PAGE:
Boudreaux contributes her expertise to films, TV shows, theater, and dance. She also teaches Production Design for Film and Television at The University of Texas at Austin, where she earned her Master’s in Theatrical Design with a concentration in Set Design.
The resume continues, with Boudreaux serving as art director on Paramount Network’s “Yellowstone,” AMC’s “The Son,” and NBC’s “Revolution.” She did production design for Nia Dacosta’s “Little Woods,” Bob Byington’s “Harmony & Me,” and Mike Dolan’s “Dance With the One.”
In addition, Boudreaux was the set designer on Laika’s “Paranorman,” John Ridley’s “American Crime,” and Austin local Robert Rodriguez’s “Machete.” And as though that wasn’t enough, Boudreaux is production designer at Sundance Institute Director’s Lab.
Boudreaux’s SXSW Film panel was geared toward “those seeking to learn about production design for television, in particular the role of the production designer and art director, the development of visual themes, and strategies for execution.”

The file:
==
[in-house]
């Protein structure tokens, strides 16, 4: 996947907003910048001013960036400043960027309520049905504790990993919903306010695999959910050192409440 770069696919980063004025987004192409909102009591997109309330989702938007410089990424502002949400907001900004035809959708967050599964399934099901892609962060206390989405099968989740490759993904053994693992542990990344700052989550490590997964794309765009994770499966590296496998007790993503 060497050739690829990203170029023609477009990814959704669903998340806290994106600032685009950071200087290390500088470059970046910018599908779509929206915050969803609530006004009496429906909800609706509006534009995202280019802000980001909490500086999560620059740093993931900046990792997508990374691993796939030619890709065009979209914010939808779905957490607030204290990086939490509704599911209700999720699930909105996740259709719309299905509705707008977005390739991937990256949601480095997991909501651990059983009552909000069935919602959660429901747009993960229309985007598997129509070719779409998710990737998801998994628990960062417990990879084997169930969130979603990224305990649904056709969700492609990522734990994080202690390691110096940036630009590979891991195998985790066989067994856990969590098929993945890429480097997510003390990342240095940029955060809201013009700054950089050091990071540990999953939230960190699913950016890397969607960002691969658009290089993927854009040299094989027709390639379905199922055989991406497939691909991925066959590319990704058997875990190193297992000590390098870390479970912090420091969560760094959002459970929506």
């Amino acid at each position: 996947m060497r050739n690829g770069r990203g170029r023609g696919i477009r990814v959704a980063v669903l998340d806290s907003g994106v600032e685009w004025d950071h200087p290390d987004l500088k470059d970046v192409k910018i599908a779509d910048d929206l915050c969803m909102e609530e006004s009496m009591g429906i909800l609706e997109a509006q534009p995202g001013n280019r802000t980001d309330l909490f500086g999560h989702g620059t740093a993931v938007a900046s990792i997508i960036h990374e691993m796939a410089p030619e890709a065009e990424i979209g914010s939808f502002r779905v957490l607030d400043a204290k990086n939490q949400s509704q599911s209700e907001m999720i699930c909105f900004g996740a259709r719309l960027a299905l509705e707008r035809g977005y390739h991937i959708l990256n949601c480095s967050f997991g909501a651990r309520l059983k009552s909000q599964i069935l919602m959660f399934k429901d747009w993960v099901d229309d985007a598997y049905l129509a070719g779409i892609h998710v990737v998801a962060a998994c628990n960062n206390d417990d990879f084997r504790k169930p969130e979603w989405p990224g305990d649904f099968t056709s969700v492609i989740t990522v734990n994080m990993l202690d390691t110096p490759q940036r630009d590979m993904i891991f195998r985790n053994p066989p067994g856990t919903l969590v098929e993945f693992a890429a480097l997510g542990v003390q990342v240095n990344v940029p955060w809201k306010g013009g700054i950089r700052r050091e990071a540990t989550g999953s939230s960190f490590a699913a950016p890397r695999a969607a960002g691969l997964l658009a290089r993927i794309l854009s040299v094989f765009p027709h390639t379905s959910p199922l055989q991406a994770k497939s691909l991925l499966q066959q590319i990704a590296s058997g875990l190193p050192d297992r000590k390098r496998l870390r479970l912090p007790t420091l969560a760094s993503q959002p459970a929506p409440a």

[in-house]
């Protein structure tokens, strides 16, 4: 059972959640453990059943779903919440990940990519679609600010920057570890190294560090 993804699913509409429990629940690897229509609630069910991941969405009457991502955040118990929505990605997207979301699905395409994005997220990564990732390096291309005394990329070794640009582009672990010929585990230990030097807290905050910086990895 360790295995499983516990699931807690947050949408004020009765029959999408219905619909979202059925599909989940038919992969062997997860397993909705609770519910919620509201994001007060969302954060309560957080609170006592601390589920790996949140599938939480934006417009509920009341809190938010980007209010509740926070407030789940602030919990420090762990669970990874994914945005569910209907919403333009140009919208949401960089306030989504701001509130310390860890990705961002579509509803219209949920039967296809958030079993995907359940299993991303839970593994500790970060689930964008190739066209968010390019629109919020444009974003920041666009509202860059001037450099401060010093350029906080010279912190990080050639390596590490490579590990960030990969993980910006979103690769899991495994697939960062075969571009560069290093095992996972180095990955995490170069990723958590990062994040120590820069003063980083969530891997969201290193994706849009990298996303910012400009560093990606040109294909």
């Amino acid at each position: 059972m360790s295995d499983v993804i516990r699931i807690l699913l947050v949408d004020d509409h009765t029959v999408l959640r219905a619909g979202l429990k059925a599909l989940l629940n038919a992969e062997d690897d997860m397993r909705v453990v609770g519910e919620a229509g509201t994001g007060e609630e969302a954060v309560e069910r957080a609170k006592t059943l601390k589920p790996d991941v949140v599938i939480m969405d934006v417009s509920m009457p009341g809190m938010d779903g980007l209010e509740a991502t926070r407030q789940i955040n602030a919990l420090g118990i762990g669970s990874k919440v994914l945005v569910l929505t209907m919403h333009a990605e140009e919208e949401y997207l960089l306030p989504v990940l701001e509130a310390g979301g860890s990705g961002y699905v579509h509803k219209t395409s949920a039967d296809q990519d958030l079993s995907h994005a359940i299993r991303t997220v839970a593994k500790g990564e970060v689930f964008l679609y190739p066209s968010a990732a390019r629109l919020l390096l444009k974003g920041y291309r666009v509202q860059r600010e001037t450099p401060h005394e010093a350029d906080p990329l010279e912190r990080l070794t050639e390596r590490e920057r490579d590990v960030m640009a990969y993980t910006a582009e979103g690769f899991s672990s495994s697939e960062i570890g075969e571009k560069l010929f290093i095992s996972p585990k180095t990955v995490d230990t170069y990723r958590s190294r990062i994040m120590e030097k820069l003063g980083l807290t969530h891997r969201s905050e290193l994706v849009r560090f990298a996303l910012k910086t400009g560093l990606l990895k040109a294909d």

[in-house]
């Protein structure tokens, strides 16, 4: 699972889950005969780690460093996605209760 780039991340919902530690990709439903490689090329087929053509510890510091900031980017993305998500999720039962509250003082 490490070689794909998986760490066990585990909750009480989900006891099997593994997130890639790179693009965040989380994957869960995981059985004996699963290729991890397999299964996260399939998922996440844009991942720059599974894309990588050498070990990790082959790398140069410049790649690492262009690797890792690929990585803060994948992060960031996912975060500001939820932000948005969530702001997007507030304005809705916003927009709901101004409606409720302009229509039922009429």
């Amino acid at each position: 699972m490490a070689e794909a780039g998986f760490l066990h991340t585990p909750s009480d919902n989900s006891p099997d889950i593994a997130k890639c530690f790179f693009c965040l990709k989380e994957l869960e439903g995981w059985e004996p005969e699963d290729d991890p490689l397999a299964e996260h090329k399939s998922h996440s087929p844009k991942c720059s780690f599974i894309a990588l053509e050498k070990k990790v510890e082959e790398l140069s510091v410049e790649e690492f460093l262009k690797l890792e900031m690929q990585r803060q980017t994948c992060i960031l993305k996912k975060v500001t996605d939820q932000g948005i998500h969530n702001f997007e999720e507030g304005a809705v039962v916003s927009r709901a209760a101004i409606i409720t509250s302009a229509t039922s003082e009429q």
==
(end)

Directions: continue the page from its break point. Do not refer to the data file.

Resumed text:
She and Bricker used “Yellowstone” and “Russian Doll” as case studies to show “how both a drama and a comedy series address design, environment, character, and color. Research, design strategies, before-and-afters, and budget realities (were) discussed so that participants walked away with a fresh understanding for how a television art department translates words into worlds.”
Keep up with Yvonne Boudreaux’s latest projects on her website.
I hope you make time to watch these movies and TV shows, masterfully crafted by these wonderful women brought together by SXSW Film. It’s fantastic to see Austin’s local festival supporting women and inclusivity in the arts, and to have so much high-quality, Austin-proud content out there in the world.
@theAustinot wants to know:
Which of these films or shows are you most excited to see?